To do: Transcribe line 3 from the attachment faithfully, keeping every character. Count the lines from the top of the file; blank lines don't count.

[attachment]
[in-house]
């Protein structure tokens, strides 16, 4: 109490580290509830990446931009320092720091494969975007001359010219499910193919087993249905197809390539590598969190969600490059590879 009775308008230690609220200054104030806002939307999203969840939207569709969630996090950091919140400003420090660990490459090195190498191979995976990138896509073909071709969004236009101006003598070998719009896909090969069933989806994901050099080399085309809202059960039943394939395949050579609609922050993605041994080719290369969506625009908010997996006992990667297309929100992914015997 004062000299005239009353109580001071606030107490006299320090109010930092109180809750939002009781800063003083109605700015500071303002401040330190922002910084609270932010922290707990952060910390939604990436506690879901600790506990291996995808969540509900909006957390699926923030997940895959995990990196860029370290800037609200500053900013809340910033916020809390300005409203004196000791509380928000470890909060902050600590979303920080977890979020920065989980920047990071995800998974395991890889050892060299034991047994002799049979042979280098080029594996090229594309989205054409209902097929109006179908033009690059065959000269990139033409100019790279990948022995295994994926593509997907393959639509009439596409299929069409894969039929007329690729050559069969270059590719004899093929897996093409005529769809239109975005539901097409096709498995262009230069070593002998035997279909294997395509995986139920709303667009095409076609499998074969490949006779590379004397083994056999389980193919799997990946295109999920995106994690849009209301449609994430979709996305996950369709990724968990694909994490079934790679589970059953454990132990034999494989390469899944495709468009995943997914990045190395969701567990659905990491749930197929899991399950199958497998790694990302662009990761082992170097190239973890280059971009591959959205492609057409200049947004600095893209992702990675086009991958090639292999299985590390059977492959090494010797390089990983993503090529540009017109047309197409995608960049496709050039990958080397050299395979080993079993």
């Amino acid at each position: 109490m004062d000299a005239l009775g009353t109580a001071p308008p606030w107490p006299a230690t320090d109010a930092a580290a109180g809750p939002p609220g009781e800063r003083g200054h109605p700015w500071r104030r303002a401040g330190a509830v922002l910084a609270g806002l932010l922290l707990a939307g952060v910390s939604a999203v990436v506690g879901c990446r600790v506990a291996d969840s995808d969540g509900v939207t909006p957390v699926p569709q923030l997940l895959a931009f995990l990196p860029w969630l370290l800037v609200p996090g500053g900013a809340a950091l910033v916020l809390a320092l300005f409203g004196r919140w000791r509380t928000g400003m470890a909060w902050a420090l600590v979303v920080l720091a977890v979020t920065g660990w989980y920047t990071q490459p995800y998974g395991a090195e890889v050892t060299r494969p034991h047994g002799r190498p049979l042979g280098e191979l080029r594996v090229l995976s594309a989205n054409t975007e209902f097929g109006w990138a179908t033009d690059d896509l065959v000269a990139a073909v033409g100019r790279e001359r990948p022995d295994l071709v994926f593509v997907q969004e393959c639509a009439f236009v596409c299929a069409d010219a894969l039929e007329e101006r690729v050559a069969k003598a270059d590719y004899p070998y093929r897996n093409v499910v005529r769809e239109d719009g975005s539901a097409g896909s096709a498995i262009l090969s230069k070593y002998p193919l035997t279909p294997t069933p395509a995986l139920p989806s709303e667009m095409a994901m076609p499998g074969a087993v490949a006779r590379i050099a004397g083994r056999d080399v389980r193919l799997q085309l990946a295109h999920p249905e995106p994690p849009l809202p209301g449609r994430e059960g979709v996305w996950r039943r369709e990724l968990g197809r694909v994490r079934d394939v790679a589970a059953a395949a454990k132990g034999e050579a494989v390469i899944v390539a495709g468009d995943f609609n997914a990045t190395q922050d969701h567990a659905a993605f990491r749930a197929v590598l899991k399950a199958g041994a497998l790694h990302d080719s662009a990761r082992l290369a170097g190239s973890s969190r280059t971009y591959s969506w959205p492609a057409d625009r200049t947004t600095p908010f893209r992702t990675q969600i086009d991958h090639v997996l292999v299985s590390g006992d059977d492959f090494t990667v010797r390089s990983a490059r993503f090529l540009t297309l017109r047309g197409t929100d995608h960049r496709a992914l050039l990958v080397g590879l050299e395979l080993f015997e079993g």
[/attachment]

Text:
């Amino acid at each position: 109490m004062d000299a005239l009775g009353t109580a001071p308008p606030w107490p006299a230690t320090d109010a930092a580290a109180g809750p939002p609220g009781e800063r003083g200054h109605p700015w500071r104030r303002a401040g330190a509830v922002l910084a609270g806002l932010l922290l707990a939307g952060v910390s939604a999203v990436v506690g879901c990446r600790v506990a291996d969840s995808d969540g509900v939207t909006p957390v699926p569709q923030l997940l895959a931009f995990l990196p860029w969630l370290l800037v609200p996090g500053g900013a809340a950091l910033v916020l809390a320092l300005f409203g004196r919140w000791r509380t928000g400003m470890a909060w902050a420090l600590v979303v920080l720091a977890v979020t920065g660990w989980y920047t990071q490459p995800y998974g395991a090195e890889v050892t060299r494969p034991h047994g002799r190498p049979l042979g280098e191979l080029r594996v090229l995976s594309a989205n054409t975007e209902f097929g109006w990138a179908t033009d690059d896509l065959v000269a990139a073909v033409g100019r790279e001359r990948p022995d295994l071709v994926f593509v997907q969004e393959c639509a009439f236009v596409c299929a069409d010219a894969l039929e007329e101006r690729v050559a069969k003598a270059d590719y004899p070998y093929r897996n093409v499910v005529r769809e239109d719009g975005s539901a097409g896909s096709a498995i262009l090969s230069k070593y002998p193919l035997t279909p294997t069933p395509a995986l139920p989806s709303e667009m095409a994901m076609p499998g074969a087993v490949a006779r590379i050099a004397g083994r056999d080399v389980r193919l799997q085309l990946a295109h999920p249905e995106p994690p849009l809202p209301g449609r994430e059960g979709v996305w996950r039943r369709e990724l968990g197809r694909v994490r079934d394939v790679a589970a059953a395949a454990k132990g034999e050579a494989v390469i899944v390539a495709g468009d995943f609609n997914a990045t190395q922050d969701h567990a659905a993605f990491r749930a197929v590598l899991k399950a199958g041994a497998l790694h990302d080719s662009a990761r082992l290369a170097g190239s973890s969190r280059t971009y591959s969506w959205p492609a057409d625009r200049t947004t600095p908010f893209r992702t990675q969600i086009d991958h090639v997996l292999v299985s590390g006992d059977d492959f090494t990667v010797r390089s990983a490059r993503f090529l540009t297309l017109r047309g197409t929100d995608h960049r496709a992914l050039l990958v080397g590879l050299e395979l080993f015997e079993g």